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Publication Detail
Disabled women׳s maternal and newborn health care in rural Nepal: a qualitative study.
  • Publication Type:
    Journal article
  • Publication Sub Type:
    Journal Article
  • Authors:
    Morrison J, Basnet M, Budhathoki B, Adhikari D, Tumbahangphe K, Manandhar D, Costello A, Groce N
  • Publication date:
    11/2014
  • Pagination:
    1132, 1139
  • Journal:
    Midwifery
  • Volume:
    30
  • Issue:
    11
  • Status:
    Published
  • Country:
    Scotland
  • PII:
    S0266-6138(14)00092-8
  • Language:
    eng
  • Keywords:
    Access, Disability, Equity, Neonatal, Quality, Respectful care, Disabled Persons, Female, Health Services Accessibility, Home Childbirth, Humans, Maternal-Child Health Services, Nepal, Pregnancy, Prenatal Care, Qualitative Research, Rural Population
Abstract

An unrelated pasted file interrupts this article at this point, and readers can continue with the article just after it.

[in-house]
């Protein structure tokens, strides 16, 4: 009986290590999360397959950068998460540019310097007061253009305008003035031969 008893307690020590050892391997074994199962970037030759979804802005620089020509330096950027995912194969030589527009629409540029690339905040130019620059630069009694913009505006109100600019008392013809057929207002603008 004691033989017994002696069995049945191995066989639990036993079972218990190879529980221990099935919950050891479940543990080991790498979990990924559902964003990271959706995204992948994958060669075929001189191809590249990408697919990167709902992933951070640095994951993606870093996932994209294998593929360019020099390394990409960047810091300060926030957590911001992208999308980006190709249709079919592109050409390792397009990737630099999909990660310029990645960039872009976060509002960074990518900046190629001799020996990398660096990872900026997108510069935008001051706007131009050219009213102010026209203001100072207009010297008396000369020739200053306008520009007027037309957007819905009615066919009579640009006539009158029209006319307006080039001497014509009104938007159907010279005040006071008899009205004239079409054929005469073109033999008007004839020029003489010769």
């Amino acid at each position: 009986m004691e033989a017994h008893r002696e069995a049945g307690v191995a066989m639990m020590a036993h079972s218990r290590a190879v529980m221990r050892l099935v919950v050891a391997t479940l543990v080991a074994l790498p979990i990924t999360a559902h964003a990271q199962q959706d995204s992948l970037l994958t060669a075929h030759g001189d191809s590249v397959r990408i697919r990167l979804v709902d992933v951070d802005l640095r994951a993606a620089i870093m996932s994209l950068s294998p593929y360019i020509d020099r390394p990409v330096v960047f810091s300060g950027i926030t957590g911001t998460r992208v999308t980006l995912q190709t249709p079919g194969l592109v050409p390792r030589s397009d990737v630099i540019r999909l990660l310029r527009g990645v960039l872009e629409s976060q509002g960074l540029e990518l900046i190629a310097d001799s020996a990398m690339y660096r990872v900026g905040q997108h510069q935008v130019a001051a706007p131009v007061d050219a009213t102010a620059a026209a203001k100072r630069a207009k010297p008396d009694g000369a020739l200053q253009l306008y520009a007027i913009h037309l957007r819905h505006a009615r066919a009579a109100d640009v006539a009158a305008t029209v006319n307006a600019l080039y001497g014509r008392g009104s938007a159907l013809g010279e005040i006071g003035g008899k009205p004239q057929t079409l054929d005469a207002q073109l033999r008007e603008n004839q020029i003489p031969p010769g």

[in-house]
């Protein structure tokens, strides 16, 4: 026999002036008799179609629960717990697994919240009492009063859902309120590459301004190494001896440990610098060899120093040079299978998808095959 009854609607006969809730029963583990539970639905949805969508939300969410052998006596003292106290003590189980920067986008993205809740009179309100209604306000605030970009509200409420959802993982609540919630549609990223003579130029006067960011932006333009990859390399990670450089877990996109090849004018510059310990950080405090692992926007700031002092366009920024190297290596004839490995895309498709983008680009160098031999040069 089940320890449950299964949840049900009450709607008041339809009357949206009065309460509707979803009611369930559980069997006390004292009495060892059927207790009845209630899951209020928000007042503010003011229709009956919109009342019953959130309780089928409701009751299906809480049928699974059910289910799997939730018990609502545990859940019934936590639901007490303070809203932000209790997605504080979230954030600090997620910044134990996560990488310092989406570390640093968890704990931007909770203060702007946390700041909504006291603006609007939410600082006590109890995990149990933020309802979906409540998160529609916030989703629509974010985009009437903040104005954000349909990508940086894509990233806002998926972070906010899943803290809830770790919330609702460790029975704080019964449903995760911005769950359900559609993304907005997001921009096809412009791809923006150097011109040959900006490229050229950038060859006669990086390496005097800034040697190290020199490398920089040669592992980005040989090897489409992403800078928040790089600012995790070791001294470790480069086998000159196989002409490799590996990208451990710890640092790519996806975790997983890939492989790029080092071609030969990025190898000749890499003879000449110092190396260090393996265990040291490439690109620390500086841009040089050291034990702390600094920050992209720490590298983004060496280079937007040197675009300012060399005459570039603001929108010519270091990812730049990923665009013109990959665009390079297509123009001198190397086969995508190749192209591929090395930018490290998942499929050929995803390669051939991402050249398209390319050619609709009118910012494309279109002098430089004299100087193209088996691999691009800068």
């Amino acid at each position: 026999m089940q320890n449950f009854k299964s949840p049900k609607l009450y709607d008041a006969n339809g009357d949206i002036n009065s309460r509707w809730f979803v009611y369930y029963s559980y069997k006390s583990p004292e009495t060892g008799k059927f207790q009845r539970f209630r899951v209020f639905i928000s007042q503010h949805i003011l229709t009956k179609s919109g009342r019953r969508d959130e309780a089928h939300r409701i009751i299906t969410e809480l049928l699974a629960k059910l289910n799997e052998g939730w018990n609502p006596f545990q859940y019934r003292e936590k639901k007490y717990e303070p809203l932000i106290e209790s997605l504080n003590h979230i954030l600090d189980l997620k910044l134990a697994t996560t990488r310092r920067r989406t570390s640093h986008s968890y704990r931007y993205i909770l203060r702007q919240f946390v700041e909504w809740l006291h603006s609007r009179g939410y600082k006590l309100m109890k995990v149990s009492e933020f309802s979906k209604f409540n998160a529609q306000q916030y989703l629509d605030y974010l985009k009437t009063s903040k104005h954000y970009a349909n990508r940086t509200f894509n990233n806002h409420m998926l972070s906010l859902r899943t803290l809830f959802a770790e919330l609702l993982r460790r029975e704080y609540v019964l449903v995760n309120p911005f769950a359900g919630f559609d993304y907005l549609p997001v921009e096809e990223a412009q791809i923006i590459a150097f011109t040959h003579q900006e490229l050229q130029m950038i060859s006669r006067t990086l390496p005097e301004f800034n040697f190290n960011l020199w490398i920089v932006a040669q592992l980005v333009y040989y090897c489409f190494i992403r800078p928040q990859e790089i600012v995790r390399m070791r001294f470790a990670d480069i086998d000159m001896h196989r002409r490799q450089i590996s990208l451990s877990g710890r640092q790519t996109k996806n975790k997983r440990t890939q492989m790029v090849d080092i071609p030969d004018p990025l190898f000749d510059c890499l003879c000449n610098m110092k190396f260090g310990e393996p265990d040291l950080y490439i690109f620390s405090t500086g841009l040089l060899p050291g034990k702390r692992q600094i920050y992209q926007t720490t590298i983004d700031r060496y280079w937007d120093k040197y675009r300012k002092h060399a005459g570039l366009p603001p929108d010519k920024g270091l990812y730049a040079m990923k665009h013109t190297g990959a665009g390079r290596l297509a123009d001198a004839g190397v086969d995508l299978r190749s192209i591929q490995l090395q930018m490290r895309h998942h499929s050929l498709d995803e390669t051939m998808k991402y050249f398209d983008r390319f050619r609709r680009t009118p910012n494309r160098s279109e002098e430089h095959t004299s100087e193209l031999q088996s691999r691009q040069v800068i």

OBJECTIVE: there is little evidence about disabled women׳s access to maternal and newborn health services in low-income countries and few studies consult disabled women themselves to understand their experience of care and care seeking. Our study explores disabled women׳s experiences of maternal and newborn care in rural Nepal. DESIGN: we used a qualitative methodology, using semi-structured interviews. SETTING: rural Makwanpur District of central Nepal. PARTICIPANTS: we purposively sampled married women with different impairments who had delivered a baby in the past 10 years from different topographical areas of the district. We also interviewed maternal health workers. We compared our findings with a recent qualitative study of non-disabled women in the same district to explore the differences between disabled and non-disabled women. FINDINGS: married disabled women considered pregnancy and childbirth to be normal and preferred to deliver at home. Issues of quality, cost and lack of family support were as pertinent for disabled women as they were for their non-disabled peers. Health workers felt unprepared to meet the maternal health needs of disabled women. KEY CONCLUSIONS AND IMPLICATIONS FOR PRACTICE: integration of disability into existing Skilled Birth Attendant training curricula may improve maternal health care for disabled women. There is a need to monitor progress of interventions that encourage institutional delivery through the use of disaggregated data, to check that disabled women are benefiting equally in efforts to improve access to maternal health care.
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